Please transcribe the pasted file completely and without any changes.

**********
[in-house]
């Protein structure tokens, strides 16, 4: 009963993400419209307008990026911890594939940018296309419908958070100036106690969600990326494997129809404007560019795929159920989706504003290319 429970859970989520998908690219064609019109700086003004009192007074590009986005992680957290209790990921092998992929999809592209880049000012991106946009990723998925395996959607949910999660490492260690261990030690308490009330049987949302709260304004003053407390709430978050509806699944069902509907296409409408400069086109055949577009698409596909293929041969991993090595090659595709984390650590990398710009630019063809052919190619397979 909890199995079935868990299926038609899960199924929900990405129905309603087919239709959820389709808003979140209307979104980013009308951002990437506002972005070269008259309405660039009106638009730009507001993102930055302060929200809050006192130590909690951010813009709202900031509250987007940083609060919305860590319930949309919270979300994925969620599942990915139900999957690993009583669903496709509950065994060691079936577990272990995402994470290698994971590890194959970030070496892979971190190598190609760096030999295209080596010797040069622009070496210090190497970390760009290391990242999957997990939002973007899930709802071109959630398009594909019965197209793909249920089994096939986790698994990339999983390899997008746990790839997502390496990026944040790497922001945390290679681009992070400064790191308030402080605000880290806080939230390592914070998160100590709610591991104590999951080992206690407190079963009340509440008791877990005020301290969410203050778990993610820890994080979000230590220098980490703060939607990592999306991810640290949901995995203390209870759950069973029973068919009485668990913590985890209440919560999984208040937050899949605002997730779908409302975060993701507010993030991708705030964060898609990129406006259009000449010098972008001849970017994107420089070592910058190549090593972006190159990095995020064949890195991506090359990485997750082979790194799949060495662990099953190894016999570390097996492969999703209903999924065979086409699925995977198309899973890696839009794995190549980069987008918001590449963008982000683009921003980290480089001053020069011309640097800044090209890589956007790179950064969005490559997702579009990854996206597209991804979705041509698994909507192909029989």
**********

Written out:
[in-house]
């Protein structure tokens, strides 16, 4: 009963993400419209307008990026911890594939940018296309419908958070100036106690969600990326494997129809404007560019795929159920989706504003290319 429970859970989520998908690219064609019109700086003004009192007074590009986005992680957290209790990921092998992929999809592209880049000012991106946009990723998925395996959607949910999660490492260690261990030690308490009330049987949302709260304004003053407390709430978050509806699944069902509907296409409408400069086109055949577009698409596909293929041969991993090595090659595709984390650590990398710009630019063809052919190619397979 909890199995079935868990299926038609899960199924929900990405129905309603087919239709959820389709808003979140209307979104980013009308951002990437506002972005070269008259309405660039009106638009730009507001993102930055302060929200809050006192130590909690951010813009709202900031509250987007940083609060919305860590319930949309919270979300994925969620599942990915139900999957690993009583669903496709509950065994060691079936577990272990995402994470290698994971590890194959970030070496892979971190190598190609760096030999295209080596010797040069622009070496210090190497970390760009290391990242999957997990939002973007899930709802071109959630398009594909019965197209793909249920089994096939986790698994990339999983390899997008746990790839997502390496990026944040790497922001945390290679681009992070400064790191308030402080605000880290806080939230390592914070998160100590709610591991104590999951080992206690407190079963009340509440008791877990005020301290969410203050778990993610820890994080979000230590220098980490703060939607990592999306991810640290949901995995203390209870759950069973029973068919009485668990913590985890209440919560999984208040937050899949605002997730779908409302975060993701507010993030991708705030964060898609990129406006259009000449010098972008001849970017994107420089070592910058190549090593972006190159990095995020064949890195991506090359990485997750082979790194799949060495662990099953190894016999570390097996492969999703209903999924065979086409699925995977198309899973890696839009794995190549980069987008918001590449963008982000683009921003980290480089001053020069011309640097800044090209890589956007790179950064969005490559997702579009990854996206597209991804979705041509698994909507192909029989």